AES Consulting meeting on 12 July 2016 (part II)
Spatial pattern in residuals
The original question came from a data set attempting to predict historical sea ice levels based on diatom data from core samples. A generalized additive model (GAM) was being used with the concentration (proportion?) of three diatoms as the explanatory variables. The client’s concern was that there was a clear spatial pattern in the residuals with positive residuals generally lying in the north and negative residuals in the south. The client wanted to know how they would deal with these spatial residuals without explicitly incorporate spatial information, e.g. latitude. Ultimately the client’s goal is to
predict historical sea ice levels using diatom data from deeper core samples.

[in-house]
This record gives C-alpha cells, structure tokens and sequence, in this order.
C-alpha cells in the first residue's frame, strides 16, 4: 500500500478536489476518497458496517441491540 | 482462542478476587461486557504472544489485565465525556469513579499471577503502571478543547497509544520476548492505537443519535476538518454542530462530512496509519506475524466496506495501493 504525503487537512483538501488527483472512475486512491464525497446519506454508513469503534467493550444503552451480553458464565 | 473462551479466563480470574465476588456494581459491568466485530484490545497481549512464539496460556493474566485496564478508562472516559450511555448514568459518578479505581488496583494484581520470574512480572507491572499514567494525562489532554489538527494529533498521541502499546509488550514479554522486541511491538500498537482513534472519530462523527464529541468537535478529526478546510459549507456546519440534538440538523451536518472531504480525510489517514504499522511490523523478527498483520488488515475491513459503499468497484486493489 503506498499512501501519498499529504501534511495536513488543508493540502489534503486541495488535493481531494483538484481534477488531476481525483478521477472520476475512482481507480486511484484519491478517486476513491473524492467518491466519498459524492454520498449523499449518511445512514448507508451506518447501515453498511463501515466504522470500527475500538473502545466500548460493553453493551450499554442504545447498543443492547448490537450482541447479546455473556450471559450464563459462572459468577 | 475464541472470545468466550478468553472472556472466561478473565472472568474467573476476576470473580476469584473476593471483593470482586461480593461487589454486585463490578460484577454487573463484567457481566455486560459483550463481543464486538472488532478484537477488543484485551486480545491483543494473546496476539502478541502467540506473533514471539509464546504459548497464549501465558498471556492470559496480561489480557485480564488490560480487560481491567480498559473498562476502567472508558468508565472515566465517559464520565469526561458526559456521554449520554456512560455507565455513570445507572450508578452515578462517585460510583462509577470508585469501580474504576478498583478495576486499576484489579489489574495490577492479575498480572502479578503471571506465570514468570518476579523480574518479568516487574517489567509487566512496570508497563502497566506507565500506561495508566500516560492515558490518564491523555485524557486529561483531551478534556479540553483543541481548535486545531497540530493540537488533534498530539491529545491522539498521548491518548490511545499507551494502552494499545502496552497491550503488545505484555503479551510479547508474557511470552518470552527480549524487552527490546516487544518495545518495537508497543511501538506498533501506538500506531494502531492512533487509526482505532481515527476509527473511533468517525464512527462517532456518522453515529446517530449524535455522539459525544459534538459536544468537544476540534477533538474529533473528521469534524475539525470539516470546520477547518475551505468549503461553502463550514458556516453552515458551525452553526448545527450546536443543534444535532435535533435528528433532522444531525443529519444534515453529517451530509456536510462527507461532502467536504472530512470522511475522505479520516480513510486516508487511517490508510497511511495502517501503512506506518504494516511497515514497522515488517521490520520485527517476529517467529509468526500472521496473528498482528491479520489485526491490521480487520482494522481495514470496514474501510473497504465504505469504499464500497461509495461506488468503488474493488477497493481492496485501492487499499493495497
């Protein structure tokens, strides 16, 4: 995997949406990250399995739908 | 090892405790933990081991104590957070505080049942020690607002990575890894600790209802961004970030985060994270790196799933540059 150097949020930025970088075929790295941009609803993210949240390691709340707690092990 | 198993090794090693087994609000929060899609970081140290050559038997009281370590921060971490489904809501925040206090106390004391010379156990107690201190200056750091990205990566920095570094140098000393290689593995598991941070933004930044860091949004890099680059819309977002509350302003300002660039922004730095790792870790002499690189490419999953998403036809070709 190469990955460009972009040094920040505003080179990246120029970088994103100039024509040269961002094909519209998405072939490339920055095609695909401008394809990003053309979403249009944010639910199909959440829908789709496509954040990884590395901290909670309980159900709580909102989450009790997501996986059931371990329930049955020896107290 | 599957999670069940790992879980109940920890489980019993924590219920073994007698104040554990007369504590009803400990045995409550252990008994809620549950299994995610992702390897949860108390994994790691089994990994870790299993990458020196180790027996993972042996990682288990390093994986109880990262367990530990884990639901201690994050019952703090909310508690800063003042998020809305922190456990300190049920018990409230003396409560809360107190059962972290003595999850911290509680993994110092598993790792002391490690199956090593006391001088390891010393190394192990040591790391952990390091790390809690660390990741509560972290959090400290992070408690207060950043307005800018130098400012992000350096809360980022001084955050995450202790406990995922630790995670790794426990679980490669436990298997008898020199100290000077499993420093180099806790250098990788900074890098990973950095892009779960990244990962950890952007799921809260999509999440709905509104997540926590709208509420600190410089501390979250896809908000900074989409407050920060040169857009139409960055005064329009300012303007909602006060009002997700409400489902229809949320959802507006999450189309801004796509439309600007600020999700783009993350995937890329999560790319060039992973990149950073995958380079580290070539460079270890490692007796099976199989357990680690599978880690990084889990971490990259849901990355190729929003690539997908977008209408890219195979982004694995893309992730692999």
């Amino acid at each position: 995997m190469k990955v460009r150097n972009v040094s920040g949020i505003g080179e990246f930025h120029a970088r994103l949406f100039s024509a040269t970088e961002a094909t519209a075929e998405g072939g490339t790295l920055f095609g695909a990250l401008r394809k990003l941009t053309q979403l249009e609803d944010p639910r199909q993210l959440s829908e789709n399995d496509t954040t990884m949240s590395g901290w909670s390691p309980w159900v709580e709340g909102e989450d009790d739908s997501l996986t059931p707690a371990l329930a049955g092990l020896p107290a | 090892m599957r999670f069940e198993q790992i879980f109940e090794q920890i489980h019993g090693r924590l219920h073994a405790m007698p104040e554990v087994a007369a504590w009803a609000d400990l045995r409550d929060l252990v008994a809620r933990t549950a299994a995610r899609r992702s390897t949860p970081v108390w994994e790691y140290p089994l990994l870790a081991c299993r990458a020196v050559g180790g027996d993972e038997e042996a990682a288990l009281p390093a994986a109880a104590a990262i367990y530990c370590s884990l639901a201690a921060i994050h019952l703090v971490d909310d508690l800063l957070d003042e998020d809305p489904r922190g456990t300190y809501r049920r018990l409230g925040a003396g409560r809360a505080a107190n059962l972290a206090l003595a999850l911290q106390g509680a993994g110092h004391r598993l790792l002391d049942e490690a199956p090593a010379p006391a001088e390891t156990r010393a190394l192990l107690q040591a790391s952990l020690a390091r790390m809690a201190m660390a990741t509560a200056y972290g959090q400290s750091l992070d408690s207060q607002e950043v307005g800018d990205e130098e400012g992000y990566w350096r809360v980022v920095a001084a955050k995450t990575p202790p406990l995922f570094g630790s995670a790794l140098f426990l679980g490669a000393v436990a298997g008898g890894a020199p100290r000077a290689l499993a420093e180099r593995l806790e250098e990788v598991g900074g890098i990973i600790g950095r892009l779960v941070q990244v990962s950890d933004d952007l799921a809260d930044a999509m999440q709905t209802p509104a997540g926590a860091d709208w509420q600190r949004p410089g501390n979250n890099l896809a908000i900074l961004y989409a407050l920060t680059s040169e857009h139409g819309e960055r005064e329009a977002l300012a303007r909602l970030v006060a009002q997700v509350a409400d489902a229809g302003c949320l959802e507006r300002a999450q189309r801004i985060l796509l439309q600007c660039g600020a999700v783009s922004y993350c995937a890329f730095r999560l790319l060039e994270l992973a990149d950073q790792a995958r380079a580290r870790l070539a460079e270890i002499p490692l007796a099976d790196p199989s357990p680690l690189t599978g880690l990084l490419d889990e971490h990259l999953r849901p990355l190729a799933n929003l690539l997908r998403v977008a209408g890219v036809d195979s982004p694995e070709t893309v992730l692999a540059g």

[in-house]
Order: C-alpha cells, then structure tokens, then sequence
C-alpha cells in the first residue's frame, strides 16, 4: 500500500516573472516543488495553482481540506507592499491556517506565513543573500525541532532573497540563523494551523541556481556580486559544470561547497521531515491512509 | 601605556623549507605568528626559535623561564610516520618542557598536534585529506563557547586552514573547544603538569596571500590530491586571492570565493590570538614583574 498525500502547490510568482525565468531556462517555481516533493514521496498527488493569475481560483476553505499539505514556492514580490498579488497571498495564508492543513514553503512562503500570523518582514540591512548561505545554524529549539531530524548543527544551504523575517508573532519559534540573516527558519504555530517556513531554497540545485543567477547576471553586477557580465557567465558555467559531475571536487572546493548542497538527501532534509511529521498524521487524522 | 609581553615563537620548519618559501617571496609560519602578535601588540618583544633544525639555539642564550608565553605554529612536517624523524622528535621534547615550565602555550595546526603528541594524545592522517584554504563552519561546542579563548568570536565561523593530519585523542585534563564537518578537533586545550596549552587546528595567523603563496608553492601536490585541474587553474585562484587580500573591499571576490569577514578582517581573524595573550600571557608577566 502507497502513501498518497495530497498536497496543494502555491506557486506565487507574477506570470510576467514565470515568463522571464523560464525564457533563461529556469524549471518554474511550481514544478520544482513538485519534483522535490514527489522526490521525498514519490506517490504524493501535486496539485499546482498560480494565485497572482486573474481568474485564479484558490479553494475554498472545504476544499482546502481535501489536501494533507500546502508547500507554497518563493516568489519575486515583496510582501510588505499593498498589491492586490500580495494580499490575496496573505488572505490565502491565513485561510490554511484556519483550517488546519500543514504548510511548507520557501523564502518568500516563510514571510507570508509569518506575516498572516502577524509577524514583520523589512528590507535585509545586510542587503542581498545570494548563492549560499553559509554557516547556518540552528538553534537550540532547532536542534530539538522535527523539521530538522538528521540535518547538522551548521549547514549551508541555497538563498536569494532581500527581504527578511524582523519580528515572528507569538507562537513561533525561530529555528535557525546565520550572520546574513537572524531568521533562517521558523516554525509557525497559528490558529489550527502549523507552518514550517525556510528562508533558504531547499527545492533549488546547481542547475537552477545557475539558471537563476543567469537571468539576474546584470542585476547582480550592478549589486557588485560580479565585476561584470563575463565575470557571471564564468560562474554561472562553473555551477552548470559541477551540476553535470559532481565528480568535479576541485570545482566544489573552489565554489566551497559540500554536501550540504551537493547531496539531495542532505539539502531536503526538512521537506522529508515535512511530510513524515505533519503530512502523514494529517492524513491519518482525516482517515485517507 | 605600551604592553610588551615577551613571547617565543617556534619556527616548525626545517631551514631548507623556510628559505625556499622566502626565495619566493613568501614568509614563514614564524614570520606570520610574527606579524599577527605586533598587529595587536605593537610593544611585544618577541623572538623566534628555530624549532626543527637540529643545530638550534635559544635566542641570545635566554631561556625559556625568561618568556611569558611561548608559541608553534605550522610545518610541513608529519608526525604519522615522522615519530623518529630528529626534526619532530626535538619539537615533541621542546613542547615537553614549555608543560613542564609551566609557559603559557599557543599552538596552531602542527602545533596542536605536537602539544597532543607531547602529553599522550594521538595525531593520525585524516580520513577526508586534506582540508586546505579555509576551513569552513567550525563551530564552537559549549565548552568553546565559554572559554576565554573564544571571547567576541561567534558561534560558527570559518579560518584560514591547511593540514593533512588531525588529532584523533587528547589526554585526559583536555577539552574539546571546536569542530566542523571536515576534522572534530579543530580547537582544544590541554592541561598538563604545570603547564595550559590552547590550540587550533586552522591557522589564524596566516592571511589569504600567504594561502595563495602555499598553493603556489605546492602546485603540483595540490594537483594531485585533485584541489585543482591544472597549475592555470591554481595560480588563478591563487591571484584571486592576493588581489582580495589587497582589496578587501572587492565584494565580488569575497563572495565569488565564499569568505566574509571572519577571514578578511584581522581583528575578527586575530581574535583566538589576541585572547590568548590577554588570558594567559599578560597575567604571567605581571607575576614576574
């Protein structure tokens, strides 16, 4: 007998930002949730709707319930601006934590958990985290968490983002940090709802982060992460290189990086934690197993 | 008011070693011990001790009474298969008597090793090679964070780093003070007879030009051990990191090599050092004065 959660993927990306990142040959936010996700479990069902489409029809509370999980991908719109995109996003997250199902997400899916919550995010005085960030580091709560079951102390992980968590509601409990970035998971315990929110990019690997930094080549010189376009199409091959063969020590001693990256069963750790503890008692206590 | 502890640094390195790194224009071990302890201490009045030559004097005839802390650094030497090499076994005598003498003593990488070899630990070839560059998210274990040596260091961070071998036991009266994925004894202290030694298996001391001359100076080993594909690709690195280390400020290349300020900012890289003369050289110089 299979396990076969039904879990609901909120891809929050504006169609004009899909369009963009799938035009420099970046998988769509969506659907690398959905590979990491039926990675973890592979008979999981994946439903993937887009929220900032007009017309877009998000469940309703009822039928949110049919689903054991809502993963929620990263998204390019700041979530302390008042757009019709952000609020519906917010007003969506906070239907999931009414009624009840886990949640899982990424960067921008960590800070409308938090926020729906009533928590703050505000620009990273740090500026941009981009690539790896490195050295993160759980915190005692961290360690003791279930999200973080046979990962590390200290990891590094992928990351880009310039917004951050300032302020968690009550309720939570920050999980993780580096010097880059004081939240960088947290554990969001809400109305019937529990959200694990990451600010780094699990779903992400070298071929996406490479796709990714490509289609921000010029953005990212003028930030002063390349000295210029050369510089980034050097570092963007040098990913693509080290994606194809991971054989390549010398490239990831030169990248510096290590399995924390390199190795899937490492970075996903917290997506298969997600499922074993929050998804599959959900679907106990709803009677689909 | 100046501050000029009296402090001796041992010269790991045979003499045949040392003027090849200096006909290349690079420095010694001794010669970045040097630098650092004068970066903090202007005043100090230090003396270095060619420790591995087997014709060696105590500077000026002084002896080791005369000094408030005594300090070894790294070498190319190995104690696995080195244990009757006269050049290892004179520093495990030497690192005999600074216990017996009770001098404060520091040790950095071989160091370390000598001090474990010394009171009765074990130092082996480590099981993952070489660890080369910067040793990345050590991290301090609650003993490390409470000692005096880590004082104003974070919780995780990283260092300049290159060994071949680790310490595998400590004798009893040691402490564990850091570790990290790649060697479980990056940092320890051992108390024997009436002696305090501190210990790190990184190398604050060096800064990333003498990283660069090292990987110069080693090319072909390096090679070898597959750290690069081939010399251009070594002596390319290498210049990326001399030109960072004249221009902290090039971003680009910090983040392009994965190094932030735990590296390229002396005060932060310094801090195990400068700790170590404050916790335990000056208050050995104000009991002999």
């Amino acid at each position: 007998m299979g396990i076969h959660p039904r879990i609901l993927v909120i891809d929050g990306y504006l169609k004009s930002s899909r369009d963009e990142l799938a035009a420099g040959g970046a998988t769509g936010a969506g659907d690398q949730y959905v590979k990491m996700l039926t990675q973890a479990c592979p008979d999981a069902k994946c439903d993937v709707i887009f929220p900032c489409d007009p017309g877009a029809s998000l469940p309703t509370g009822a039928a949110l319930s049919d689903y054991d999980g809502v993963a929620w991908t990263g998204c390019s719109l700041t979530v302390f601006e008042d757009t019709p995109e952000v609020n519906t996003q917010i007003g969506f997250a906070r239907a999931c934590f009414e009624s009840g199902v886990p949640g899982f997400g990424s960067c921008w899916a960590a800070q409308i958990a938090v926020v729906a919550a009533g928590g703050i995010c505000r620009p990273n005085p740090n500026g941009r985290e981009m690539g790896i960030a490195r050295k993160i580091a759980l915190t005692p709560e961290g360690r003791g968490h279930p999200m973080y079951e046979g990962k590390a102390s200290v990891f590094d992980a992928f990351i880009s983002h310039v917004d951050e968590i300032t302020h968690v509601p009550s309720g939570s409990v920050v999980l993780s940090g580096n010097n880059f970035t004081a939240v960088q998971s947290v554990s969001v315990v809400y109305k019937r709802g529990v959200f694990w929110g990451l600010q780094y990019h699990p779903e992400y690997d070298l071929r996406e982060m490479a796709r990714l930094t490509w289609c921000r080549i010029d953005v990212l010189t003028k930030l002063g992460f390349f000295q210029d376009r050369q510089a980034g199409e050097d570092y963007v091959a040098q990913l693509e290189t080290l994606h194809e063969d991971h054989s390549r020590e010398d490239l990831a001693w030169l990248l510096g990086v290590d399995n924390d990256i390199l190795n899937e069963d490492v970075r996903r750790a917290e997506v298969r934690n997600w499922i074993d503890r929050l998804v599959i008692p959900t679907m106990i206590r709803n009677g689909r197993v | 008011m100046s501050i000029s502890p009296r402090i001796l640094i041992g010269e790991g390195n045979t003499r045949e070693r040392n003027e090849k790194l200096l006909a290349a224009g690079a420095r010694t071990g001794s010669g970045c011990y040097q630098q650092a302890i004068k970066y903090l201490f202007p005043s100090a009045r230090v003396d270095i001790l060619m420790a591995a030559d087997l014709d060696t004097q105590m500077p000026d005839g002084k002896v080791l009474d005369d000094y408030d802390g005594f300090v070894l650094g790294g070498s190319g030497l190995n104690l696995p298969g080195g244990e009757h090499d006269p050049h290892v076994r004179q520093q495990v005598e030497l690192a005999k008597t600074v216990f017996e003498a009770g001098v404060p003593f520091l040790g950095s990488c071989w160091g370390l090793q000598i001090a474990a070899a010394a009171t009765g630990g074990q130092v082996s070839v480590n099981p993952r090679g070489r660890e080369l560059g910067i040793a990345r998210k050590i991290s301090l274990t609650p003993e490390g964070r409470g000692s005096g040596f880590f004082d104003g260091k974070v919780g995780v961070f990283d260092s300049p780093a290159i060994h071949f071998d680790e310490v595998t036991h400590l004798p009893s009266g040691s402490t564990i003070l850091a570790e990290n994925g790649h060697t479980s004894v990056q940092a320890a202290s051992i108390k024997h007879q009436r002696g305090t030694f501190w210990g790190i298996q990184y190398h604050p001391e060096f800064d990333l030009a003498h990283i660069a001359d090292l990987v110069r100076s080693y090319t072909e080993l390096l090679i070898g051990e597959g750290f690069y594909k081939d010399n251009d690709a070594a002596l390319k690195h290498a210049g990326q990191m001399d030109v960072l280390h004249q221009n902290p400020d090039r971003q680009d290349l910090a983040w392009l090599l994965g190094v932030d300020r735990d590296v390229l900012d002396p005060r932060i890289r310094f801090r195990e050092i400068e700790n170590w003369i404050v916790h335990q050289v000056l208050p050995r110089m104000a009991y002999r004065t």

First, we should congratulate this client on looking at the residuals and discovering a pattern that signifies clear departure from model assumptions.
Our first inclination is to include latitude in the model, but the client does not want to do this because latitude is not a very good predictive explanatory variable for historical sea ice levels due to dramatically varying sea ice levels at constant latitudes.
We could possibly build a spatial error term, but the data are clustered into two groups: one northern group and one southern group. The separation between these groups indicates that long range dependency will be poorly estimated.
I’m not sure we can up with anything that we really liked to deal with the spatial dependence.
Our far greater concern was with the prospect of using these data to extrapolate at all. Since a GAM was used and GAMs are extremely flexible in their estimation of the functional form of the relationship between explanatory variables and the response, predictions outside the range of the observed explanatory variables could be highly misleading. Even if a less flexible model was used, e.g. multiple regression, it isn’t clear the model will be able to reasonable extrapolate at all.